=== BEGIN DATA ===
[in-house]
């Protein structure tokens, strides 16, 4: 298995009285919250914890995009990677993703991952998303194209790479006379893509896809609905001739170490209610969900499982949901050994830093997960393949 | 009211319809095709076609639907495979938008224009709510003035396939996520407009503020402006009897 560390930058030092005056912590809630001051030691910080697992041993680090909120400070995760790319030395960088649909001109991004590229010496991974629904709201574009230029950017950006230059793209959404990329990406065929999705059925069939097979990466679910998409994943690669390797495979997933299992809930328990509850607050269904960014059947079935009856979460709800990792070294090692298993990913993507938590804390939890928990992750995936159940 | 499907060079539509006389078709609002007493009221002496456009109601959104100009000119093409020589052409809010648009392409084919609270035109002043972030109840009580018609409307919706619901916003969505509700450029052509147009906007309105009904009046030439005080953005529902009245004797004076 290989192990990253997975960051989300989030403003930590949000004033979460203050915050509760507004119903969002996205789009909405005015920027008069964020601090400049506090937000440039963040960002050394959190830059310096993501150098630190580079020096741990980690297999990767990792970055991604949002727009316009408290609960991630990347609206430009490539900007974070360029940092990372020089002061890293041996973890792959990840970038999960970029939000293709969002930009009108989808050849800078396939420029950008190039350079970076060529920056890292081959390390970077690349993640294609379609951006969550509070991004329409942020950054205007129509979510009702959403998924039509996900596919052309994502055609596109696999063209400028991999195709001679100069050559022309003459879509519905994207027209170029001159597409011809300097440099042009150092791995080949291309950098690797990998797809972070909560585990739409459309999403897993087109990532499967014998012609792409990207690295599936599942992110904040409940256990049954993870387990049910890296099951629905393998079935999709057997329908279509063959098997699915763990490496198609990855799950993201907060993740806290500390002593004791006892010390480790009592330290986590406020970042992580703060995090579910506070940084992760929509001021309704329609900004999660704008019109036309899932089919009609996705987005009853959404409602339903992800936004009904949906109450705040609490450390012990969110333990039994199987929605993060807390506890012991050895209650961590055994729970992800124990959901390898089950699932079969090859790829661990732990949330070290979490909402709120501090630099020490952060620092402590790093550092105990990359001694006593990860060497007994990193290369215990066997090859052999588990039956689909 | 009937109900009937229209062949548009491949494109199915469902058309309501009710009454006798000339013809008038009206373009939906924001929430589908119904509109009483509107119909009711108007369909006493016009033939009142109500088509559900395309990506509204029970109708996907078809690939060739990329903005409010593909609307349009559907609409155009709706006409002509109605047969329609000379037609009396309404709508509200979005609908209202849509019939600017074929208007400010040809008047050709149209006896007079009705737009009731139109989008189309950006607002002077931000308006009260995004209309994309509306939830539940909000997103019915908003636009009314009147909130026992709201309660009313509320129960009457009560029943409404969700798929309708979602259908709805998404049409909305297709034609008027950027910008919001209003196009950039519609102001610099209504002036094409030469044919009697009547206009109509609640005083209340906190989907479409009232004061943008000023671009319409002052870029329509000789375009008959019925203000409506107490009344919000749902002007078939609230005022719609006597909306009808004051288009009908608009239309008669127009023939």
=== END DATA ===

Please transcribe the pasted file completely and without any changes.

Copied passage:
[in-house]
């Protein structure tokens, strides 16, 4: 298995009285919250914890995009990677993703991952998303194209790479006379893509896809609905001739170490209610969900499982949901050994830093997960393949 | 009211319809095709076609639907495979938008224009709510003035396939996520407009503020402006009897 560390930058030092005056912590809630001051030691910080697992041993680090909120400070995760790319030395960088649909001109991004590229010496991974629904709201574009230029950017950006230059793209959404990329990406065929999705059925069939097979990466679910998409994943690669390797495979997933299992809930328990509850607050269904960014059947079935009856979460709800990792070294090692298993990913993507938590804390939890928990992750995936159940 | 499907060079539509006389078709609002007493009221002496456009109601959104100009000119093409020589052409809010648009392409084919609270035109002043972030109840009580018609409307919706619901916003969505509700450029052509147009906007309105009904009046030439005080953005529902009245004797004076 290989192990990253997975960051989300989030403003930590949000004033979460203050915050509760507004119903969002996205789009909405005015920027008069964020601090400049506090937000440039963040960002050394959190830059310096993501150098630190580079020096741990980690297999990767990792970055991604949002727009316009408290609960991630990347609206430009490539900007974070360029940092990372020089002061890293041996973890792959990840970038999960970029939000293709969002930009009108989808050849800078396939420029950008190039350079970076060529920056890292081959390390970077690349993640294609379609951006969550509070991004329409942020950054205007129509979510009702959403998924039509996900596919052309994502055609596109696999063209400028991999195709001679100069050559022309003459879509519905994207027209170029001159597409011809300097440099042009150092791995080949291309950098690797990998797809972070909560585990739409459309999403897993087109990532499967014998012609792409990207690295599936599942992110904040409940256990049954993870387990049910890296099951629905393998079935999709057997329908279509063959098997699915763990490496198609990855799950993201907060993740806290500390002593004791006892010390480790009592330290986590406020970042992580703060995090579910506070940084992760929509001021309704329609900004999660704008019109036309899932089919009609996705987005009853959404409602339903992800936004009904949906109450705040609490450390012990969110333990039994199987929605993060807390506890012991050895209650961590055994729970992800124990959901390898089950699932079969090859790829661990732990949330070290979490909402709120501090630099020490952060620092402590790093550092105990990359001694006593990860060497007994990193290369215990066997090859052999588990039956689909 | 009937109900009937229209062949548009491949494109199915469902058309309501009710009454006798000339013809008038009206373009939906924001929430589908119904509109009483509107119909009711108007369909006493016009033939009142109500088509559900395309990506509204029970109708996907078809690939060739990329903005409010593909609307349009559907609409155009709706006409002509109605047969329609000379037609009396309404709508509200979005609908209202849509019939600017074929208007400010040809008047050709149209006896007079009705737009009731139109989008189309950006607002002077931000308006009260995004209309994309509306939830539940909000997103019915908003636009009314009147909130026992709201309660009313509320129960009457009560029943409404969700798929309708979602259908709805998404049409909305297709034609008027950027910008919001209003196009950039519609102001610099209504002036094409030469044919009697009547206009109509609640005083209340906190989907479409009232004061943008000023671009319409002052870029329509000789375009008959019925203000409506107490009344919000749902002007078939609230005022719609006597909306009808004051288009009908608009239309008669127009023939």